8/The Mueller report did a great job describing how the IRA prioritized getting people out into the street, carefully monitored results, had ppl take photos, etc. That’s bc it’s an important part of their operation. News coverage + incendiary images lead to emotional engagement.

9/ Point #3: Influencer manipulation. This is another tactic we wrote ab in the Tactics & Tropes report. Many Trump campaign accounts retweeted IRA sockpuppets. Not mentioned in the Mueller report: the celebrity accounts, journalists, etc that also retweeted this stuff.

14/There are still ppl who don’t believe Russia did anything, or can’t separate “interference” from “collusion”; maybe the will help them accept that the GRU hacks & IRA influence op really happened.

They did.

And whatever party you are, that should make you mad

15/ Thanks for reading this thread that was actually very short compared to other threads. 420.

Team Broken Glass (Open Thread)

It’s safe to say the vast majority of folks who comment on this site aren’t big fans of Senator Bernie Sanders (I-VT). I’m not either. During the 2016 campaign, I went from believing his candidacy would be a welcome opportunity to emphasize important issues like wealth inequality and the out-sized influence of wealthy donors on politics to wishing he’d shut the fuck up and concede the race already to blaming him in part for fracturing the party and contributing to Clinton’s defeat.

That said, if — dog forbid! — Sanders wins the 2020 Democratic Party nomination, hell yes I’ll vote for him. I would not only crawl over broken glass to do so, I’d swim through sewer pipes, climb a mountain of toxic waste, rappel down a cliff face made of rat shit and THEN crawl over broken glass to vote for Sanders.

Why? Here’s one reason: Trump was tacky and ghoulish enough to announce to cronies that he is “saving” a far-right religious nut judge named Amy Coney Barrett for Ruth Bader Ginsburg’s seat.

Now, I hope that when Trump finally drops dead, Ginsburg attends his funeral wearing a red dress and a mysterious smile and then goes on to live for a thousand more years. But the fact is, we’ll be lucky to hold Trump’s SCOTUS picks to the two disasters he’s already placed on the court. Whoever wins in 2020 will probably get to choose at least one and possibly two.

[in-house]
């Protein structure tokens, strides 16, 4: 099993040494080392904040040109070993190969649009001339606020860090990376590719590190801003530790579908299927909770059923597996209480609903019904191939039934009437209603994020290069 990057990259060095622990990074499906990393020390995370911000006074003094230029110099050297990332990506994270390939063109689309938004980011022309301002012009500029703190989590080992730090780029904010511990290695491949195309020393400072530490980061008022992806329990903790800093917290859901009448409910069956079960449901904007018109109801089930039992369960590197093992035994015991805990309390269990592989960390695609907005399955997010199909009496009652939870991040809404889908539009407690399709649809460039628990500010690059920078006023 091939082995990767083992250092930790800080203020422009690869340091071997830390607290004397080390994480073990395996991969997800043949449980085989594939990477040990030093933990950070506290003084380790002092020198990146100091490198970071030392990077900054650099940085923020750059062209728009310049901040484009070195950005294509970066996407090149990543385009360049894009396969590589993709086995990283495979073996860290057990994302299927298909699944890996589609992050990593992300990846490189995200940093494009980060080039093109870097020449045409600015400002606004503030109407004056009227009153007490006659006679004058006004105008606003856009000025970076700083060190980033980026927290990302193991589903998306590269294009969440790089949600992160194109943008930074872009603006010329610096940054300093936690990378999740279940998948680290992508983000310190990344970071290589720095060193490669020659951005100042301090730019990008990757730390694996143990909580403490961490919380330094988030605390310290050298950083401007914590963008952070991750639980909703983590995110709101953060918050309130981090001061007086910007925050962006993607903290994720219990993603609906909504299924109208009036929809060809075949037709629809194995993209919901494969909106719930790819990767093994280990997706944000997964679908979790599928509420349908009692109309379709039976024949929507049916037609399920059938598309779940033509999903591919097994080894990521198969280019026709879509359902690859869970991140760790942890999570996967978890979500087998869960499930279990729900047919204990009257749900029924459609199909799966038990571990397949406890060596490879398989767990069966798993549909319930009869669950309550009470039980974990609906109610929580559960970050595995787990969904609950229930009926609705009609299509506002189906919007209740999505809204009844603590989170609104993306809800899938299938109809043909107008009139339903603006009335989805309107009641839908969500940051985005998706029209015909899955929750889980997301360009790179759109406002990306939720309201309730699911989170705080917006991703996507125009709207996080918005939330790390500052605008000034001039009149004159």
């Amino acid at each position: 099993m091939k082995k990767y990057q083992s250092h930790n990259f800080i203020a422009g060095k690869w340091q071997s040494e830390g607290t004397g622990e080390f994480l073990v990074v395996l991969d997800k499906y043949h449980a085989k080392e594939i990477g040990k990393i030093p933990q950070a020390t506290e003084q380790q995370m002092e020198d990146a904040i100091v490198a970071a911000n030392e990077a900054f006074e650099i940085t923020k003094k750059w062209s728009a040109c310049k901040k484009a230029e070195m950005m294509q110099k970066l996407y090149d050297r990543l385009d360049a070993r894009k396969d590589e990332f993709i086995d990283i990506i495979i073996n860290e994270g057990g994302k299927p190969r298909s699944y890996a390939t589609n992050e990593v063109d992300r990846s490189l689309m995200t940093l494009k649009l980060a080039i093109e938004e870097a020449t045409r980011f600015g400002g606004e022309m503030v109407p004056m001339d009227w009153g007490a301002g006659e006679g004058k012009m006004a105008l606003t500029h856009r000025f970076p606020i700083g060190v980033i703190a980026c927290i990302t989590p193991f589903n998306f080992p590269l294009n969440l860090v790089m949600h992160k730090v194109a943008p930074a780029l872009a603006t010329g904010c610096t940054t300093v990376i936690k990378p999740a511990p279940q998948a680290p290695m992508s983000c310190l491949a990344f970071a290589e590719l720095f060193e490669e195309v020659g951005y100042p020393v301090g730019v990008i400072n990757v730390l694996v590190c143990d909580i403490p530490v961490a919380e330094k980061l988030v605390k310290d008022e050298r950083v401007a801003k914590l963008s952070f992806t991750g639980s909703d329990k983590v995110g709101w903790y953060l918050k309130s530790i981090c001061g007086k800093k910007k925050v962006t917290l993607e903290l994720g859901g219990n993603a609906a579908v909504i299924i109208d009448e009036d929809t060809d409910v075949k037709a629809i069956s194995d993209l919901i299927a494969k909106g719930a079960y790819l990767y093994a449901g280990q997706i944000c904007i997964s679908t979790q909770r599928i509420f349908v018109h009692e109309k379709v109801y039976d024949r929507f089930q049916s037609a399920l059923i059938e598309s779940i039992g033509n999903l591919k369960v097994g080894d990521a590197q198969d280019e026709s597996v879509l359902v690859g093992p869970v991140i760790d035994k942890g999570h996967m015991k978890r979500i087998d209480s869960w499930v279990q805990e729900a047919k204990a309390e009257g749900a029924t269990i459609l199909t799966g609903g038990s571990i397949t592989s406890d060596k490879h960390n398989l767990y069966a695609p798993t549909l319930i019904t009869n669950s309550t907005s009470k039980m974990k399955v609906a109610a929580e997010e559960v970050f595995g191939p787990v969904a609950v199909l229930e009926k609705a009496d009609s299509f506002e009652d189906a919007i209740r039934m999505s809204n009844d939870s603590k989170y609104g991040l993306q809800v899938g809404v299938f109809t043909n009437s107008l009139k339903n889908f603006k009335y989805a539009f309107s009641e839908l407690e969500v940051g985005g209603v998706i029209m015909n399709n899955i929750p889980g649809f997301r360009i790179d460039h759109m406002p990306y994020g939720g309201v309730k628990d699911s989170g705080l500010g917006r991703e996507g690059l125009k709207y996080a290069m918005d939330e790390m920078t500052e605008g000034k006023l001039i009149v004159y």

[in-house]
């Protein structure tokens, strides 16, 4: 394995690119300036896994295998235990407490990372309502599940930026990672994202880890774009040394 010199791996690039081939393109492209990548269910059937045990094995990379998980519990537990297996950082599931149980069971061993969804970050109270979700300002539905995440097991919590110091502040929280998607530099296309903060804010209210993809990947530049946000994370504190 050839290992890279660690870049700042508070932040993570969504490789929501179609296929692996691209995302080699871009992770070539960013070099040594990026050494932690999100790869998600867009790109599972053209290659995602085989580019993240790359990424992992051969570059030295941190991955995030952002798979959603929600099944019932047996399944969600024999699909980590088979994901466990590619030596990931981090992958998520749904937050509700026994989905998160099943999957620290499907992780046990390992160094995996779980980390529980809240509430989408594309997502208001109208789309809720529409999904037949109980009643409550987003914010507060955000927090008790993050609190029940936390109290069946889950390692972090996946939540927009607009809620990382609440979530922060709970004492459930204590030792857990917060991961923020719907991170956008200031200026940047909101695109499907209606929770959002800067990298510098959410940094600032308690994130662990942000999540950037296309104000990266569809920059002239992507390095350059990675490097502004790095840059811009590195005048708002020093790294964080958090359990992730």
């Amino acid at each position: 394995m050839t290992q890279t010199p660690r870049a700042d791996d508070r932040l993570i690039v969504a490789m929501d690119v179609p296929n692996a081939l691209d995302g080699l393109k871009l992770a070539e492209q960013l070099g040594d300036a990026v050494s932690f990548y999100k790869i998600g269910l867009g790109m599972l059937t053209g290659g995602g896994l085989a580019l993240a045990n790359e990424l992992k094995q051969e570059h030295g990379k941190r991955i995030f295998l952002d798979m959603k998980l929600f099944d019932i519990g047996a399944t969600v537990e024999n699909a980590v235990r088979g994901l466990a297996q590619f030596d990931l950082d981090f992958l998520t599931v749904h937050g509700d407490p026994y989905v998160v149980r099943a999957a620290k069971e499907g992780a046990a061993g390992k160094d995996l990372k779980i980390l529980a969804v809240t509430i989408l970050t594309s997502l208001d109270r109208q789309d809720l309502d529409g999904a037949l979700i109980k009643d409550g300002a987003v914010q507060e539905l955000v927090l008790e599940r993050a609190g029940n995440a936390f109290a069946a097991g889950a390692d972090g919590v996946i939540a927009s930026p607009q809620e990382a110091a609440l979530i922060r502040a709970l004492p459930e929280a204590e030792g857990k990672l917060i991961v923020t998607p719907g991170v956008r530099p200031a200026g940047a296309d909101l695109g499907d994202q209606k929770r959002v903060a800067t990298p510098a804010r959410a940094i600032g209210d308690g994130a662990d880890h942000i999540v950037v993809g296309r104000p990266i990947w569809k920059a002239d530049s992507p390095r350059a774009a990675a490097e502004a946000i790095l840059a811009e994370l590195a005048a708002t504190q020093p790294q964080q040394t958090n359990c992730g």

In 2020, I hope to Christ it doesn’t come down to a choice between Trump or Sanders, but there’s a non-zero chance it will. Sanders, for all his myriad faults, wouldn’t appoint a Gorsuch, Kavanaugh or Barrett to the SCOTUS. Trump has/would. So yeah, Team Broken Glass. Any questions?

“Don’t Impeach the Motherfucker?”

In the “Impeach the Motherfucker” thread downstairs, there’s a debate as to whether or not we (Democrats) actually should impeach the motherfucker or not. It’s an issue on which reasonable people can disagree, IMO. No one with any sense expects the Republicans to put country over party and convict Trump in the Senate.

Impeachment could backfire politically on the Democrats, resulting in failure to hold the House, take the Senate or, dog forbid, eject Trump from the White House. That would truly be disastrous. The “don’t impeach the motherfucker” people weigh those risks against the possibility of a conviction (basically, nil) and conclude that impeachment isn’t worth it.

I understand that argument. But if the Democrats don’t impeach Trump, they’re affirming that 1) presidents are above the law, and 2) Congress can’t check the president’s power unless both chambers are held by the opposite party.

Perhaps that’s always been the case. I had assumed affirming the rule of law was more important than the pursuit of power, but maybe that’s my own naivety. But if this is the reality before we must all now bow, here’s what I don’t want to hear from fellow Democrats: bullshit rationalizations like “House hearings can be just as effective” or “wait until Trump is out of office, then go after him.”

Nope. This isn’t about a blow job or some rogue advisers freelancing foreign policy under a dementia-addled president. Our democracy was attacked by a hostile foreign power, and Trump and his highest level campaign advisers eagerly accepted that foreign power’s help. Once elected, Trump openly and publicly obstructed the investigation into the attack on our democracy.

If the Democrats respond to all that with “welp, shruggies!” because holding Trump accountable would be risky politically, we are admitting that the pursuit of power is more important than the rule of law. Period. Full stop. The end.

Maybe it always has been thus, and in that case, feel free to sing “good morning, star-shine, the earth says hello” to me in a jeering fashion. But let’s hear no more cant about being a country of laws that are enshrined in our constitution. If we punt on impeachment in this case, we don’t get to say that anymore.